Essays on trade restrictiveness and quality upgrading.
PhD thesis, University of Nottingham.
In recent decades, through several rounds of trade negotiations, tariff rates have been substantially reduced. As a result, non-tariff measures (NTMs) have become increasingly important, as policy-makers jostle to find alternatives to the tariff reduction. This thesis aims to examine the effect of NTMs on international trade and to explore how import competition measured by overall protection (i.e. tariff and AVEs of NTMs) affects product quality upgrading. The thesis consists of three empirical studies to examine these issues.
The first study analyze the evolution of the incidence and intensity of NTMs. Building on Kee, Nicita and Olarreaga (2009), we estimate the ad valorem equivalents (AVEs) of NTMs for 53 countries at product level for multiple years over the period 1997 to 2012. This study extends Kee et al. (2009) by adding a time dimension and applying the NTM from a newly available database. The study suggests that the incidence and the protection level of NTMs were both increasing during this period; hence, NTMs have become the major source of trade protection. By adding tariff to the AVEs of NTMs as the overall protection, this study also analyzes the evolution of overall protection. The results show that the overall protection level, for most countries and products, has not decreased as tariff has. This means the overall protection has stayed constant or been increasing, and in turn suggesting the expected trade liberalization from the trade negotiations in recent decades has been partly nullified.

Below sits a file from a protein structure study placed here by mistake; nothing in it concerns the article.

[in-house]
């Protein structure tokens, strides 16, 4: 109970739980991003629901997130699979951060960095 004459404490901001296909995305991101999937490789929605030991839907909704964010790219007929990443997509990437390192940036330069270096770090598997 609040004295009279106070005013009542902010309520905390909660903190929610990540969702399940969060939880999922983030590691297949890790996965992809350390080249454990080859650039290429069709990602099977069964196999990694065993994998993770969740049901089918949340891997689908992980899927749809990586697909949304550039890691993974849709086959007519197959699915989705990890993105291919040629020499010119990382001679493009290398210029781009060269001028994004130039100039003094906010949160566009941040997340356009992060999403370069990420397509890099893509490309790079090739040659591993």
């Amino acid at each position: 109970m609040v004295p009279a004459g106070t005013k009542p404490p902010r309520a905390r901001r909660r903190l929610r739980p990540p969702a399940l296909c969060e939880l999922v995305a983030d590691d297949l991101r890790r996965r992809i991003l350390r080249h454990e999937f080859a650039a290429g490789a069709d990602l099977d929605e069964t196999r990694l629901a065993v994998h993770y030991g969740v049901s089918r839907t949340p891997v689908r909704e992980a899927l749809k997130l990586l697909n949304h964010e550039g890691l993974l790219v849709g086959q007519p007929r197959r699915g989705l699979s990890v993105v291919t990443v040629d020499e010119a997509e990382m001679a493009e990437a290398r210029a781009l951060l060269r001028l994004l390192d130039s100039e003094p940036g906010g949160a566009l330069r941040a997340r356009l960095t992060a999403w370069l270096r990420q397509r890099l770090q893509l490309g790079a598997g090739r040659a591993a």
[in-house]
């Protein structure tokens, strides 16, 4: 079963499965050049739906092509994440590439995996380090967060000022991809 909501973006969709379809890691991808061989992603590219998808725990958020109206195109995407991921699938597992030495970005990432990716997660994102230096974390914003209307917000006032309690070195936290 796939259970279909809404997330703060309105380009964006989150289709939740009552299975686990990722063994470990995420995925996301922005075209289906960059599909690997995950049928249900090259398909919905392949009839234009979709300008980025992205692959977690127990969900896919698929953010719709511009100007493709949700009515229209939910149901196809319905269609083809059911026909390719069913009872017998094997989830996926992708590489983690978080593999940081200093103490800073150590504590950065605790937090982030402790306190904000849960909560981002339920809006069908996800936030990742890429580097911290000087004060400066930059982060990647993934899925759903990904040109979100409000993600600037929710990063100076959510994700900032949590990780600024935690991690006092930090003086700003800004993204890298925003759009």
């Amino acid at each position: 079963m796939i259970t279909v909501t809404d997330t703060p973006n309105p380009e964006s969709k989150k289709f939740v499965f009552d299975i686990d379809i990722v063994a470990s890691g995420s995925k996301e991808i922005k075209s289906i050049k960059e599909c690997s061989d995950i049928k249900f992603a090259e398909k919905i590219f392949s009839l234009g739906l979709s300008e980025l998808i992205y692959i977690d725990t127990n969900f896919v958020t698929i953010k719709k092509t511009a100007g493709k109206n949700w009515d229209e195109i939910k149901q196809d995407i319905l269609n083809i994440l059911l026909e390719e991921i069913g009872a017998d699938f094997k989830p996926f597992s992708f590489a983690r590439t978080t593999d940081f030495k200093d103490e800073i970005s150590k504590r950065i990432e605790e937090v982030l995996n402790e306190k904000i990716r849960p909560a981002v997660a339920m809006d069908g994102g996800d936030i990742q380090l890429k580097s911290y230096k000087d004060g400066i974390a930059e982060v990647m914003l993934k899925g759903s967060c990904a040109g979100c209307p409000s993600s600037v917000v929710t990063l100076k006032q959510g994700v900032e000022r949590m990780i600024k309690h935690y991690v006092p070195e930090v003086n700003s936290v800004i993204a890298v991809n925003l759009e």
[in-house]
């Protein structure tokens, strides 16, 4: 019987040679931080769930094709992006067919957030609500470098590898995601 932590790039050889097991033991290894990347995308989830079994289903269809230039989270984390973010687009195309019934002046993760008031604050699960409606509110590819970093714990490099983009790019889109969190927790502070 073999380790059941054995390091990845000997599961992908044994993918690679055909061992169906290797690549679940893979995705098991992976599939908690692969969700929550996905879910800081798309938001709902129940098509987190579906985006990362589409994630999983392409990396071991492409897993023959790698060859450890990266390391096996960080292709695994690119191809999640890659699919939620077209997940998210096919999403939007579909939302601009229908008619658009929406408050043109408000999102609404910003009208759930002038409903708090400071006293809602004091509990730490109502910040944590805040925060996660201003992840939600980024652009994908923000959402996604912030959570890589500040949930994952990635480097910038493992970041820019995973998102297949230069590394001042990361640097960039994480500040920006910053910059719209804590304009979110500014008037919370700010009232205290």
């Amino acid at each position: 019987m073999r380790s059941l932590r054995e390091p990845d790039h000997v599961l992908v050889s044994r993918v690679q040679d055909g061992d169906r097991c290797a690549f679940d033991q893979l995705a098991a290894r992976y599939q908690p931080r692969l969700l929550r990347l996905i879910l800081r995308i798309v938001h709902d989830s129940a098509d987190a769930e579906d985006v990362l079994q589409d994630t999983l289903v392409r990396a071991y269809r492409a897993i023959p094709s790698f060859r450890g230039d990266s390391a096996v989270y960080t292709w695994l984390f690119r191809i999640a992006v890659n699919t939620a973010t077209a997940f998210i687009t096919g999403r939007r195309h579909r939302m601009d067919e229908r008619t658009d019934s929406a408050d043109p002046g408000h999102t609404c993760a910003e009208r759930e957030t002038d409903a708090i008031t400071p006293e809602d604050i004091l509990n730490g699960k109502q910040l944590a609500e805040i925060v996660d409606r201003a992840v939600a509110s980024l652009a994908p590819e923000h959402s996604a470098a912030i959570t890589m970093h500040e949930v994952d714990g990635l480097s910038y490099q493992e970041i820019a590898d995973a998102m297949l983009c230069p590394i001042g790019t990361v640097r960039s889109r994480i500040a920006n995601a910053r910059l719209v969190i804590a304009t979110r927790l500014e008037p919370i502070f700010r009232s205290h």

The second study investigates whether governments are applying NTMs to substitute for tariff, building on the theoretical model in Essaji (2010) and the empirical framework in Kee and Neagu (2011) and Ronen (2014). With the estimated AVEs of NTMs for every three years during the period of 1997 to 2012, the second study explores the relationship between tariffs and NTMs in both levels and changes. The study finds a generally substitutable relationship between tariffs and NTMs, both statically and dynamically, and the results are robust to various robustness checks.
The third study investigates the non-monotonic relationship between import competition and quality upgrading, as an extension of Amiti and Khandelwal (2013). With import competition measured by overall protection instead of tariff rate, as in Amiti and Khandelwal, this study questions whether tariff is an adequate measure for import competition in light of recent tariff reduction and the substitution uncovered between tariff and NTMs. In their study, Amiti and Khandelwal find that after import competition increases, firms close to the world technology frontier would innovate more while firms distant from the technology frontier are less likely to innovate. However, in our analysis, the two effects are insignificant when import competition is measured by overall protection, and the results remain so even after various robustness checks. Hence, tariff is found to be an inadequate measure for import competition.
Thesis (University of Nottingham only)
||Non-tariff measures; Trade restrictiveness;Quality grading
||H Social sciences > HF Commerce
||UNNC Ningbo, China Campus > Faculty of Humanities and Social Sciences > School of Economics
||21 Sep 2016 08:56
||23 Sep 2016 16:15
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